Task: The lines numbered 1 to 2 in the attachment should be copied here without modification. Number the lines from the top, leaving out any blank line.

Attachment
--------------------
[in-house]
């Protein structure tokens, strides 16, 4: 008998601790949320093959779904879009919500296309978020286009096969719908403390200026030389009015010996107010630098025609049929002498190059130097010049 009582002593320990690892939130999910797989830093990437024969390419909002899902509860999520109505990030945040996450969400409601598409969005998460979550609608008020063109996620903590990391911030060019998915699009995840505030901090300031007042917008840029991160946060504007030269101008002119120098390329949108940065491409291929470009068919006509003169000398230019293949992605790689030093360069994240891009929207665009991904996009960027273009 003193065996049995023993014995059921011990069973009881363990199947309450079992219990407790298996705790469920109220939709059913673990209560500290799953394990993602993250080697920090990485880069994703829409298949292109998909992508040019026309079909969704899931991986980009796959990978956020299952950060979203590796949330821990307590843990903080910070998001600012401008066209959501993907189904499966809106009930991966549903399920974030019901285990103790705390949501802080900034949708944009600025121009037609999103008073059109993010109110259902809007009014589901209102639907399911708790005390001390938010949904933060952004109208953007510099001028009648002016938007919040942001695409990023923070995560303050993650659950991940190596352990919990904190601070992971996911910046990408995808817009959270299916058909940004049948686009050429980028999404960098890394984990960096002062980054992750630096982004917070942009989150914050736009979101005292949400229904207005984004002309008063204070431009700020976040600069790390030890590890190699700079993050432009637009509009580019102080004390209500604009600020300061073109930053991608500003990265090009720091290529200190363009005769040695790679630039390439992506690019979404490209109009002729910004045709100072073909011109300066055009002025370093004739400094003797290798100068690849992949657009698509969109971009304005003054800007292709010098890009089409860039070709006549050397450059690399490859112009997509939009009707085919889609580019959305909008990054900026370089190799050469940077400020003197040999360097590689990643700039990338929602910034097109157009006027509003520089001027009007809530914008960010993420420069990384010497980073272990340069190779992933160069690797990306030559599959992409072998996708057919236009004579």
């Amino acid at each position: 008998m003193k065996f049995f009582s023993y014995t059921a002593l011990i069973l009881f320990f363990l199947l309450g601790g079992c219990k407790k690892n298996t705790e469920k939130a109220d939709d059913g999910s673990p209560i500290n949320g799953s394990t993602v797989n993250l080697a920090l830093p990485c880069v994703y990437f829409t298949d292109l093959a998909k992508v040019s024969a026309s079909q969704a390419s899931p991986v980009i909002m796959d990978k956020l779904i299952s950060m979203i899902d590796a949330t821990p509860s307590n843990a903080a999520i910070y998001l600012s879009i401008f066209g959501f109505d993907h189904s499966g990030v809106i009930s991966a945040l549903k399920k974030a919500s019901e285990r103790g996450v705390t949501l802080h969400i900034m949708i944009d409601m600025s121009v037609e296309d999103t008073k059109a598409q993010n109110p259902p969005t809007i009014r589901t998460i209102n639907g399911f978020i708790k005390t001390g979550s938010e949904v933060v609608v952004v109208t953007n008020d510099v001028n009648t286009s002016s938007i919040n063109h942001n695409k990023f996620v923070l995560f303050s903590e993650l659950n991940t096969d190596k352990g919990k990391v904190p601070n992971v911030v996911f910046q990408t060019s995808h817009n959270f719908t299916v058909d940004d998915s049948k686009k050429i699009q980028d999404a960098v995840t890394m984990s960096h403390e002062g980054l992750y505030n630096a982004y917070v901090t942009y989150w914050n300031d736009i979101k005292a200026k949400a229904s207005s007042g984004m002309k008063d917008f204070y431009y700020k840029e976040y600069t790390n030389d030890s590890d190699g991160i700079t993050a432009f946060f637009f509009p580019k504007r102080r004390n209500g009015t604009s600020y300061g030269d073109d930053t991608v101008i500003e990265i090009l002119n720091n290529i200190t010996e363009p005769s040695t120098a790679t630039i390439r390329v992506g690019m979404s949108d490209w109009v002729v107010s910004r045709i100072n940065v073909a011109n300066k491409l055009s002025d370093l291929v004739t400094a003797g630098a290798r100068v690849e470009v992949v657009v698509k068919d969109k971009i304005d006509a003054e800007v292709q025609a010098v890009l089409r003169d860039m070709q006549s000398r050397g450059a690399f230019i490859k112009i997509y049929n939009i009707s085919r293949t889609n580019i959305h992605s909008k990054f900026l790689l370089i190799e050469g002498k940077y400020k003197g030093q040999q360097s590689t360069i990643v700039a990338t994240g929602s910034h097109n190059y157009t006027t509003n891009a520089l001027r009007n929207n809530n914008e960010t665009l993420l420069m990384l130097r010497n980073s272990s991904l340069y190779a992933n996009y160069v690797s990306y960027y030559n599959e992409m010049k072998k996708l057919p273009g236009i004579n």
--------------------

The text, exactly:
[in-house]
């Protein structure tokens, strides 16, 4: 008998601790949320093959779904879009919500296309978020286009096969719908403390200026030389009015010996107010630098025609049929002498190059130097010049 009582002593320990690892939130999910797989830093990437024969390419909002899902509860999520109505990030945040996450969400409601598409969005998460979550609608008020063109996620903590990391911030060019998915699009995840505030901090300031007042917008840029991160946060504007030269101008002119120098390329949108940065491409291929470009068919006509003169000398230019293949992605790689030093360069994240891009929207665009991904996009960027273009 003193065996049995023993014995059921011990069973009881363990199947309450079992219990407790298996705790469920109220939709059913673990209560500290799953394990993602993250080697920090990485880069994703829409298949292109998909992508040019026309079909969704899931991986980009796959990978956020299952950060979203590796949330821990307590843990903080910070998001600012401008066209959501993907189904499966809106009930991966549903399920974030019901285990103790705390949501802080900034949708944009600025121009037609999103008073059109993010109110259902809007009014589901209102639907399911708790005390001390938010949904933060952004109208953007510099001028009648002016938007919040942001695409990023923070995560303050993650659950991940190596352990919990904190601070992971996911910046990408995808817009959270299916058909940004049948686009050429980028999404960098890394984990960096002062980054992750630096982004917070942009989150914050736009979101005292949400229904207005984004002309008063204070431009700020976040600069790390030890590890190699700079993050432009637009509009580019102080004390209500604009600020300061073109930053991608500003990265090009720091290529200190363009005769040695790679630039390439992506690019979404490209109009002729910004045709100072073909011109300066055009002025370093004739400094003797290798100068690849992949657009698509969109971009304005003054800007292709010098890009089409860039070709006549050397450059690399490859112009997509939009009707085919889609580019959305909008990054900026370089190799050469940077400020003197040999360097590689990643700039990338929602910034097109157009006027509003520089001027009007809530914008960010993420420069990384010497980073272990340069190779992933160069690797990306030559599959992409072998996708057919236009004579």